What is Mold?
Before discussing mold health effects, it’s important to know what mold is. Mold belongs to a group of organisms called fungi. Mold differ from other fungi in that their body is made of a network of thread-like structures or filaments. For mold to grow in buildings moisture, suitable temperature and food source must be present. Cellulose-containing materials such as dry wall, cardboard or any plant or animal based products are suitable food sources for molds.
How Would One Recognize Mold?
Mold growth is often associated with organic material such as cellulose-containing material that have been wet or damp for a prolonged period of time. Mold may appear as discolored, raised, wooly or hairly growth. Molds can be a variety of different colours, and may not be identified by colour alone.
Why Is Mold a Health Concern?
During growth mold may release spores into the air. Inhalation of these spores can result in a variety of mold health effects which can generally be categorized as infection, allergies or irritation. Of the three main categories of health effects, allergy is the most common, producing symptoms such as sneezing and coughing in affected individuals. People inhale airborne spores everyday, both indoors and outdoors. However the mold health effects depend on a number of factors including:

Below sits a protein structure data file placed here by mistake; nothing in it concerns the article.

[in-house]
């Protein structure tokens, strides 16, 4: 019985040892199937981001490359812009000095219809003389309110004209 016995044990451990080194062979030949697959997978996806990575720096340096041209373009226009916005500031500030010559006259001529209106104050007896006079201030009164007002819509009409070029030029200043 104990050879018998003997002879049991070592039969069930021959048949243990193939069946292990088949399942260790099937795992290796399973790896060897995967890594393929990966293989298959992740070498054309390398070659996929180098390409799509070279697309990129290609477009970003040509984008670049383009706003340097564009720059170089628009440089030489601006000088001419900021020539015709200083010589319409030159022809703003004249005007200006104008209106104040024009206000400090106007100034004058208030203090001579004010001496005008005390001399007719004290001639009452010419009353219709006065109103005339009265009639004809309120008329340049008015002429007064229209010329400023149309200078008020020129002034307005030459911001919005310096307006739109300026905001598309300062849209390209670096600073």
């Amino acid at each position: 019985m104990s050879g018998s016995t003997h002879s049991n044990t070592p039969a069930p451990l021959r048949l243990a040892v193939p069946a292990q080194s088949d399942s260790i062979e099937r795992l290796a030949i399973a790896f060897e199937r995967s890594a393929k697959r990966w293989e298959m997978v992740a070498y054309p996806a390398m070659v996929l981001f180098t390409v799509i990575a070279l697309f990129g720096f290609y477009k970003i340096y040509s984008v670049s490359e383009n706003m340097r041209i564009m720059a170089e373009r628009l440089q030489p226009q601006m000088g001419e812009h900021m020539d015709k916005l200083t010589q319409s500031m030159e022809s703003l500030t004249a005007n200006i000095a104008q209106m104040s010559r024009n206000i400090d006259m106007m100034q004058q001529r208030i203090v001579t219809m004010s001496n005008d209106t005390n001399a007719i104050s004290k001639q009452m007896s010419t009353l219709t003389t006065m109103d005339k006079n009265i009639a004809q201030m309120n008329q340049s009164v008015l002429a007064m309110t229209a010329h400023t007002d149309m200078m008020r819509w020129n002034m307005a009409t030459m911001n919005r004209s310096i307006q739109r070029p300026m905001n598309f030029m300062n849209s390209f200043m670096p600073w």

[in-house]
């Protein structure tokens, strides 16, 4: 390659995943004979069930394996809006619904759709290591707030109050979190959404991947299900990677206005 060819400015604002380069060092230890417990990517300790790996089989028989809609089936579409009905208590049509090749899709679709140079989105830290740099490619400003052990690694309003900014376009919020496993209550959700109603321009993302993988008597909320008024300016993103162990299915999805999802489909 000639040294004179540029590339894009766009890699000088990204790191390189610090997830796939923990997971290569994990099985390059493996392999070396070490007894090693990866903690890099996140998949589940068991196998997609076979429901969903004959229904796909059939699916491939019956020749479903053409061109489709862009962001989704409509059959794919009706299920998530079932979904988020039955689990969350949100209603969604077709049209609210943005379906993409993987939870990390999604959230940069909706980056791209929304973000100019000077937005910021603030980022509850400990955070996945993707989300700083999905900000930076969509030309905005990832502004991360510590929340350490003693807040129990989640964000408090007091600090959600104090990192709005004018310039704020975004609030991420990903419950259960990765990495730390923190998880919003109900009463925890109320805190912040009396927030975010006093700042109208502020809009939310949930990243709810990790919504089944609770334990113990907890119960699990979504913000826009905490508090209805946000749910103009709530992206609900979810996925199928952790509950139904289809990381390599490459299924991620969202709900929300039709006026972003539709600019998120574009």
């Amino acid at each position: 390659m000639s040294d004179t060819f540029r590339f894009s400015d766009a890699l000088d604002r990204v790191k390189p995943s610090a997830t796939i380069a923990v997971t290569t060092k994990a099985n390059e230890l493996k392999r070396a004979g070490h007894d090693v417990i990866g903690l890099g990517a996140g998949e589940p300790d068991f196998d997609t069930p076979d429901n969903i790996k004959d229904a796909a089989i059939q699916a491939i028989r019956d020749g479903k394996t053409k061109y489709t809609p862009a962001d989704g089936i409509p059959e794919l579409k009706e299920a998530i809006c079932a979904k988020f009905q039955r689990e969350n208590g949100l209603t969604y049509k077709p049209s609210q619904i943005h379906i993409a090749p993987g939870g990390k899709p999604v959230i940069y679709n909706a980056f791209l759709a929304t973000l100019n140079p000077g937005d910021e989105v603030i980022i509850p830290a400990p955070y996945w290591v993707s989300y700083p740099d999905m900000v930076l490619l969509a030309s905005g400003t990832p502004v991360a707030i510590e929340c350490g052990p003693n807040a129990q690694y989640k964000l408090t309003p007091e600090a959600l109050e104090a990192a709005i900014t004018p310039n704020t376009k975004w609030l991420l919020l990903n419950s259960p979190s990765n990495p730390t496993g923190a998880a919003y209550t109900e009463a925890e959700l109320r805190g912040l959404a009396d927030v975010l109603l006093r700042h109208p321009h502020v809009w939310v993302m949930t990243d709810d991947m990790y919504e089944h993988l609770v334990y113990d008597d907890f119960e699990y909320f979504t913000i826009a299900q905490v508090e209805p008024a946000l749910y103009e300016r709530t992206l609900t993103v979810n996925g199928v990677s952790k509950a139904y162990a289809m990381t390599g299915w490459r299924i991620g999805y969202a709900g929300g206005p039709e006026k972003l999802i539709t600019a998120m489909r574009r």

- Individual susceptibility – if a person’s immune system is weakened for any reason they may be at risk of mold exposure. Individuals undergoing medical treatment such as chemotherapy or kidney dialysis, expectant women, infants and elderly people should not be exposed to mold.
- Level of mold exposure – if exposed to high levels of mold over a long period of time, one may develop sensitivity to mold.
- Type of mold – certain types of molds are known to be more hazardous than others.
Some molds may produce toxins (mycotoxins) during their growth. Currently, mold health effects due airborne mycotoxins have not been established. However, ingestion of mycotoxins such as aflatoxin can be fatal.